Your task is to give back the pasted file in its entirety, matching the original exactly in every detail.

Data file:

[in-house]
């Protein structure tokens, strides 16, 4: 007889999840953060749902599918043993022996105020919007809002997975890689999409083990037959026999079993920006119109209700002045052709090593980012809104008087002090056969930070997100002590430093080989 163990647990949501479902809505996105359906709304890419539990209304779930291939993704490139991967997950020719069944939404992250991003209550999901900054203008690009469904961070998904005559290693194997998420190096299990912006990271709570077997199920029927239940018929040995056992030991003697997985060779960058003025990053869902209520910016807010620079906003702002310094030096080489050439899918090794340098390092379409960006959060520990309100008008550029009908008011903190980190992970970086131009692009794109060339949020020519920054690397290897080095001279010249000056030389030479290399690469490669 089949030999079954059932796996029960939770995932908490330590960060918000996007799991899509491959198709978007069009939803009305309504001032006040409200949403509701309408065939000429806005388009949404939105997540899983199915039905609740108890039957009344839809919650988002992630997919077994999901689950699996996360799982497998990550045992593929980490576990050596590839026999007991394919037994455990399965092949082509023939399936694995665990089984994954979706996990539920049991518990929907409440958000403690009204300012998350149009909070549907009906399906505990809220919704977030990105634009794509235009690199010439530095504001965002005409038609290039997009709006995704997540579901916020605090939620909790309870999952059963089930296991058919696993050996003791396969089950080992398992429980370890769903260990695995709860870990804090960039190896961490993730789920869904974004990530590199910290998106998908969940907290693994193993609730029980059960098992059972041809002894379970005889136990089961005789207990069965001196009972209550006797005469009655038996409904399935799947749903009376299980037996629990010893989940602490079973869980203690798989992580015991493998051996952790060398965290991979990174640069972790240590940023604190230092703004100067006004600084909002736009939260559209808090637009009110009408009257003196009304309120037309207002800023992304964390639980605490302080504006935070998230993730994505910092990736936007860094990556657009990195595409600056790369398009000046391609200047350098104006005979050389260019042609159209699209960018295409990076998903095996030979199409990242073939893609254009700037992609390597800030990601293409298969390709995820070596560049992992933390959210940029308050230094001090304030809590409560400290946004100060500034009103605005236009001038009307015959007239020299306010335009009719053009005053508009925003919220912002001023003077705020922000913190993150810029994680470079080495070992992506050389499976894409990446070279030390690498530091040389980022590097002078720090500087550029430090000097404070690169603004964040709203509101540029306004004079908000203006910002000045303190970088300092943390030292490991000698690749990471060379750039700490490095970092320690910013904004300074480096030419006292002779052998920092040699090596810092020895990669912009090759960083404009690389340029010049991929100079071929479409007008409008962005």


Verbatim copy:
[in-house]
């Protein structure tokens, strides 16, 4: 007889999840953060749902599918043993022996105020919007809002997975890689999409083990037959026999079993920006119109209700002045052709090593980012809104008087002090056969930070997100002590430093080989 163990647990949501479902809505996105359906709304890419539990209304779930291939993704490139991967997950020719069944939404992250991003209550999901900054203008690009469904961070998904005559290693194997998420190096299990912006990271709570077997199920029927239940018929040995056992030991003697997985060779960058003025990053869902209520910016807010620079906003702002310094030096080489050439899918090794340098390092379409960006959060520990309100008008550029009908008011903190980190992970970086131009692009794109060339949020020519920054690397290897080095001279010249000056030389030479290399690469490669 089949030999079954059932796996029960939770995932908490330590960060918000996007799991899509491959198709978007069009939803009305309504001032006040409200949403509701309408065939000429806005388009949404939105997540899983199915039905609740108890039957009344839809919650988002992630997919077994999901689950699996996360799982497998990550045992593929980490576990050596590839026999007991394919037994455990399965092949082509023939399936694995665990089984994954979706996990539920049991518990929907409440958000403690009204300012998350149009909070549907009906399906505990809220919704977030990105634009794509235009690199010439530095504001965002005409038609290039997009709006995704997540579901916020605090939620909790309870999952059963089930296991058919696993050996003791396969089950080992398992429980370890769903260990695995709860870990804090960039190896961490993730789920869904974004990530590199910290998106998908969940907290693994193993609730029980059960098992059972041809002894379970005889136990089961005789207990069965001196009972209550006797005469009655038996409904399935799947749903009376299980037996629990010893989940602490079973869980203690798989992580015991493998051996952790060398965290991979990174640069972790240590940023604190230092703004100067006004600084909002736009939260559209808090637009009110009408009257003196009304309120037309207002800023992304964390639980605490302080504006935070998230993730994505910092990736936007860094990556657009990195595409600056790369398009000046391609200047350098104006005979050389260019042609159209699209960018295409990076998903095996030979199409990242073939893609254009700037992609390597800030990601293409298969390709995820070596560049992992933390959210940029308050230094001090304030809590409560400290946004100060500034009103605005236009001038009307015959007239020299306010335009009719053009005053508009925003919220912002001023003077705020922000913190993150810029994680470079080495070992992506050389499976894409990446070279030390690498530091040389980022590097002078720090500087550029430090000097404070690169603004964040709203509101540029306004004079908000203006910002000045303190970088300092943390030292490991000698690749990471060379750039700490490095970092320690910013904004300074480096030419006292002779052998920092040699090596810092020895990669912009090759960083404009690389340029010049991929100079071929479409007008409008962005």